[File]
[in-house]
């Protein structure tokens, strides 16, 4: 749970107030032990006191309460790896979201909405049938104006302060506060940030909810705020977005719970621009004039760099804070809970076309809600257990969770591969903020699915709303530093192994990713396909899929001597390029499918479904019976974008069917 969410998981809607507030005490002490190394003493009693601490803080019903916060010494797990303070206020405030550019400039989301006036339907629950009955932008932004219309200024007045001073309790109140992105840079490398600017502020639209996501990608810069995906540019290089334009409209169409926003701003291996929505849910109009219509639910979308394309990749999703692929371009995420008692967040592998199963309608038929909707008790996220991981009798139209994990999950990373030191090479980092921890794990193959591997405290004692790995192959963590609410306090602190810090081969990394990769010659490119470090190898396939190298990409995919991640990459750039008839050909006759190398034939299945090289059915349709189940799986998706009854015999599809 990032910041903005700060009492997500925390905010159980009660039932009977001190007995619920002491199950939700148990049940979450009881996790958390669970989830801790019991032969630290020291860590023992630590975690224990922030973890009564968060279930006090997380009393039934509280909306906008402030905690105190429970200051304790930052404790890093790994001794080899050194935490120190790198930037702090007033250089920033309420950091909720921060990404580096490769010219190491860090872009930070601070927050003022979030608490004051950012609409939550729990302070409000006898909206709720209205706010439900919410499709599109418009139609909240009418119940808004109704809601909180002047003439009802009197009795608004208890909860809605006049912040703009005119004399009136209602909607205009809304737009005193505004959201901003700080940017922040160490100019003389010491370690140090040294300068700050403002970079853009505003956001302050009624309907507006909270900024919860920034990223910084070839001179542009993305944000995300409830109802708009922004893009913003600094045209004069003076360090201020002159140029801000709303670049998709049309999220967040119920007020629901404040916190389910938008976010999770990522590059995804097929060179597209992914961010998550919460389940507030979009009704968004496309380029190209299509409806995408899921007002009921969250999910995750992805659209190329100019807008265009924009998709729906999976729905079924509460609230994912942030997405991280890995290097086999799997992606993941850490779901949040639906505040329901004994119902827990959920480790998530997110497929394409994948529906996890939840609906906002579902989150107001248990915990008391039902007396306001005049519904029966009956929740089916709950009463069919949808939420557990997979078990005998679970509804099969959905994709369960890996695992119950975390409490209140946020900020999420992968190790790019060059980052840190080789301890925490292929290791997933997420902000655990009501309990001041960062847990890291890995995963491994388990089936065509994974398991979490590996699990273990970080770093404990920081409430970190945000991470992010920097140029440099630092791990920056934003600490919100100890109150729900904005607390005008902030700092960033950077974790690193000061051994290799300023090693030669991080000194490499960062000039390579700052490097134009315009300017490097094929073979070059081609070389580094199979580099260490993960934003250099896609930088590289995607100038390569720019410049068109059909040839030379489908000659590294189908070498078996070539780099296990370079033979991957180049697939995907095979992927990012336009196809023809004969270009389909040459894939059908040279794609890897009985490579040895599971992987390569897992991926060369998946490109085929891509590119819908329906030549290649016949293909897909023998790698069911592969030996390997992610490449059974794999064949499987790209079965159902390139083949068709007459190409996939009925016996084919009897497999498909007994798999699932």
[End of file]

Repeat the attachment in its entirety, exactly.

[in-house]
């Protein structure tokens, strides 16, 4: 749970107030032990006191309460790896979201909405049938104006302060506060940030909810705020977005719970621009004039760099804070809970076309809600257990969770591969903020699915709303530093192994990713396909899929001597390029499918479904019976974008069917 969410998981809607507030005490002490190394003493009693601490803080019903916060010494797990303070206020405030550019400039989301006036339907629950009955932008932004219309200024007045001073309790109140992105840079490398600017502020639209996501990608810069995906540019290089334009409209169409926003701003291996929505849910109009219509639910979308394309990749999703692929371009995420008692967040592998199963309608038929909707008790996220991981009798139209994990999950990373030191090479980092921890794990193959591997405290004692790995192959963590609410306090602190810090081969990394990769010659490119470090190898396939190298990409995919991640990459750039008839050909006759190398034939299945090289059915349709189940799986998706009854015999599809 990032910041903005700060009492997500925390905010159980009660039932009977001190007995619920002491199950939700148990049940979450009881996790958390669970989830801790019991032969630290020291860590023992630590975690224990922030973890009564968060279930006090997380009393039934509280909306906008402030905690105190429970200051304790930052404790890093790994001794080899050194935490120190790198930037702090007033250089920033309420950091909720921060990404580096490769010219190491860090872009930070601070927050003022979030608490004051950012609409939550729990302070409000006898909206709720209205706010439900919410499709599109418009139609909240009418119940808004109704809601909180002047003439009802009197009795608004208890909860809605006049912040703009005119004399009136209602909607205009809304737009005193505004959201901003700080940017922040160490100019003389010491370690140090040294300068700050403002970079853009505003956001302050009624309907507006909270900024919860920034990223910084070839001179542009993305944000995300409830109802708009922004893009913003600094045209004069003076360090201020002159140029801000709303670049998709049309999220967040119920007020629901404040916190389910938008976010999770990522590059995804097929060179597209992914961010998550919460389940507030979009009704968004496309380029190209299509409806995408899921007002009921969250999910995750992805659209190329100019807008265009924009998709729906999976729905079924509460609230994912942030997405991280890995290097086999799997992606993941850490779901949040639906505040329901004994119902827990959920480790998530997110497929394409994948529906996890939840609906906002579902989150107001248990915990008391039902007396306001005049519904029966009956929740089916709950009463069919949808939420557990997979078990005998679970509804099969959905994709369960890996695992119950975390409490209140946020900020999420992968190790790019060059980052840190080789301890925490292929290791997933997420902000655990009501309990001041960062847990890291890995995963491994388990089936065509994974398991979490590996699990273990970080770093404990920081409430970190945000991470992010920097140029440099630092791990920056934003600490919100100890109150729900904005607390005008902030700092960033950077974790690193000061051994290799300023090693030669991080000194490499960062000039390579700052490097134009315009300017490097094929073979070059081609070389580094199979580099260490993960934003250099896609930088590289995607100038390569720019410049068109059909040839030379489908000659590294189908070498078996070539780099296990370079033979991957180049697939995907095979992927990012336009196809023809004969270009389909040459894939059908040279794609890897009985490579040895599971992987390569897992991926060369998946490109085929891509590119819908329906030549290649016949293909897909023998790698069911592969030996390997992610490449059974794999064949499987790209079965159902390139083949068709007459190409996939009925016996084919009897497999498909007994798999699932």